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Long Long Time

Long Long Time

You said you would love me to the end of time,

You said you would love me if the Sun never shines,

You said you would love me if the Ivy stops growing on the vine.

So, tell me. Who’s holding the keys to these promises that you made, and who would be accountable, if these promises were never paid?

Because loving someone forever, is not only in a nursery rhyme.

When you find that one you love, they’re keys and promises you’ll never find.

Because when you love someone forever, you forget about all of the struggles you left behind, and just keep loving them until the Journey is over, in its own lustrous time.

Because loving someone forever, no keys or promises need to be made.

Because loving someone forever, will take to the end of their blissful days.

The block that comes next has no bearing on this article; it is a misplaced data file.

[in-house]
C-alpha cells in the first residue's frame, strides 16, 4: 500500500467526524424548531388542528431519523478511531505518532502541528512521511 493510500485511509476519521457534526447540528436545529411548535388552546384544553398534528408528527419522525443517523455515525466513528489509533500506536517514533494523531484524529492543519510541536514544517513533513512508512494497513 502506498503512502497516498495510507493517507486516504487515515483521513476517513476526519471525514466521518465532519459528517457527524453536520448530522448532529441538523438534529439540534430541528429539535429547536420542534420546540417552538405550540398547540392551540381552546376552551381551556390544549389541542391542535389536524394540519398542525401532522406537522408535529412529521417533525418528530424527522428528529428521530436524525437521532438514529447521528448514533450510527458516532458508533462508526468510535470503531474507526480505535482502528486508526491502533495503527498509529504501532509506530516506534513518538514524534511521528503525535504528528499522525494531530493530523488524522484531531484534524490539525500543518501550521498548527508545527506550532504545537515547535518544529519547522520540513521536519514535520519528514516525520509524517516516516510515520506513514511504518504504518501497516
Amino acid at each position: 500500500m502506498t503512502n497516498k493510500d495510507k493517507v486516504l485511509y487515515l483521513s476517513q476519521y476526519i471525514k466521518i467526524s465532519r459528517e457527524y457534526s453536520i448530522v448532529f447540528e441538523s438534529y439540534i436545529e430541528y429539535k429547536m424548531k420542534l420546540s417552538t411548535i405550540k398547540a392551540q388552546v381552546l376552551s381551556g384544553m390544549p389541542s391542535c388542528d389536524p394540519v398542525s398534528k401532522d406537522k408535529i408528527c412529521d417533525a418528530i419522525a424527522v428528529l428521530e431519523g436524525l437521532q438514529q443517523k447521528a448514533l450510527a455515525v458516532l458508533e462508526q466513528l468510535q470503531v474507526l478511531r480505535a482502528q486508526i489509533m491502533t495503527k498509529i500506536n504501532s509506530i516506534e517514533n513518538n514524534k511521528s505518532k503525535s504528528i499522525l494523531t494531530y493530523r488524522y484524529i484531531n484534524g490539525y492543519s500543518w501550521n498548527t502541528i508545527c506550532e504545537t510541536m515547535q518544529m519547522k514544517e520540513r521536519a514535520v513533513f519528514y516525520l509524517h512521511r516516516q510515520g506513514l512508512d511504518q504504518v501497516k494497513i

No keys or promises need to be made. “That’s called loving each other until the end of time.”

And believe me, loving someone forever – it takes a long, long time.

BY LENNY JAYNES

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SENIOR CENTER RETURNING TO FULL TIME HOURS

The Peter Bressi Northeast Senior Center is excited to announce its return to full time hours beginning Monday, May 23rd.  The Center will be open weekdays from 8:30am-3:00pm.  The early closing time will ensure that the Center can be fully cleaned and sanitized for the continued health and safety of its members.  Daily hot meal service will also resume on May 23rd.